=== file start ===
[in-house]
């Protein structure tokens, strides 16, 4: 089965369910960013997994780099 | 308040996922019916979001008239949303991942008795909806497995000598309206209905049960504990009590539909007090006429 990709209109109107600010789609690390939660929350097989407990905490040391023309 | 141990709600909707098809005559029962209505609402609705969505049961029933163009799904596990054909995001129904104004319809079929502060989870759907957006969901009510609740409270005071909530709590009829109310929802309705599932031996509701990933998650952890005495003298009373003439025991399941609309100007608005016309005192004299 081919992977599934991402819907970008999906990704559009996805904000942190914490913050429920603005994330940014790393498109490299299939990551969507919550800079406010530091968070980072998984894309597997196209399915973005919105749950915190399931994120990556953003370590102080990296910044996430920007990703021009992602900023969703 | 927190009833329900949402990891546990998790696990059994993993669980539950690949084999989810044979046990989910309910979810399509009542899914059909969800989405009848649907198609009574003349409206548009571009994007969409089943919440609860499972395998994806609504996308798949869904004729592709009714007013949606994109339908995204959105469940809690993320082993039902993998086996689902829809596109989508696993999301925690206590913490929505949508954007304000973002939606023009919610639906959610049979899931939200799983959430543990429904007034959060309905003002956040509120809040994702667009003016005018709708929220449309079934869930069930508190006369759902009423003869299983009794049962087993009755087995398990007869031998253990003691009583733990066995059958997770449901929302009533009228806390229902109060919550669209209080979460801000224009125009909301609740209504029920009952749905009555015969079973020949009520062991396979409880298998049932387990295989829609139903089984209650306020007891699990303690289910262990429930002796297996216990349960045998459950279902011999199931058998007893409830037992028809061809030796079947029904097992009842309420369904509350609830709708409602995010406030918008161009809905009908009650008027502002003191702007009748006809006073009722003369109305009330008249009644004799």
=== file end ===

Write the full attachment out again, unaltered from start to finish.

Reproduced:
[in-house]
């Protein structure tokens, strides 16, 4: 089965369910960013997994780099 | 308040996922019916979001008239949303991942008795909806497995000598309206209905049960504990009590539909007090006429 990709209109109107600010789609690390939660929350097989407990905490040391023309 | 141990709600909707098809005559029962209505609402609705969505049961029933163009799904596990054909995001129904104004319809079929502060989870759907957006969901009510609740409270005071909530709590009829109310929802309705599932031996509701990933998650952890005495003298009373003439025991399941609309100007608005016309005192004299 081919992977599934991402819907970008999906990704559009996805904000942190914490913050429920603005994330940014790393498109490299299939990551969507919550800079406010530091968070980072998984894309597997196209399915973005919105749950915190399931994120990556953003370590102080990296910044996430920007990703021009992602900023969703 | 927190009833329900949402990891546990998790696990059994993993669980539950690949084999989810044979046990989910309910979810399509009542899914059909969800989405009848649907198609009574003349409206548009571009994007969409089943919440609860499972395998994806609504996308798949869904004729592709009714007013949606994109339908995204959105469940809690993320082993039902993998086996689902829809596109989508696993999301925690206590913490929505949508954007304000973002939606023009919610639906959610049979899931939200799983959430543990429904007034959060309905003002956040509120809040994702667009003016005018709708929220449309079934869930069930508190006369759902009423003869299983009794049962087993009755087995398990007869031998253990003691009583733990066995059958997770449901929302009533009228806390229902109060919550669209209080979460801000224009125009909301609740209504029920009952749905009555015969079973020949009520062991396979409880298998049932387990295989829609139903089984209650306020007891699990303690289910262990429930002796297996216990349960045998459950279902011999199931058998007893409830037992028809061809030796079947029904097992009842309420369904509350609830709708409602995010406030918008161009809905009908009650008027502002003191702007009748006809006073009722003369109305009330008249009644004799």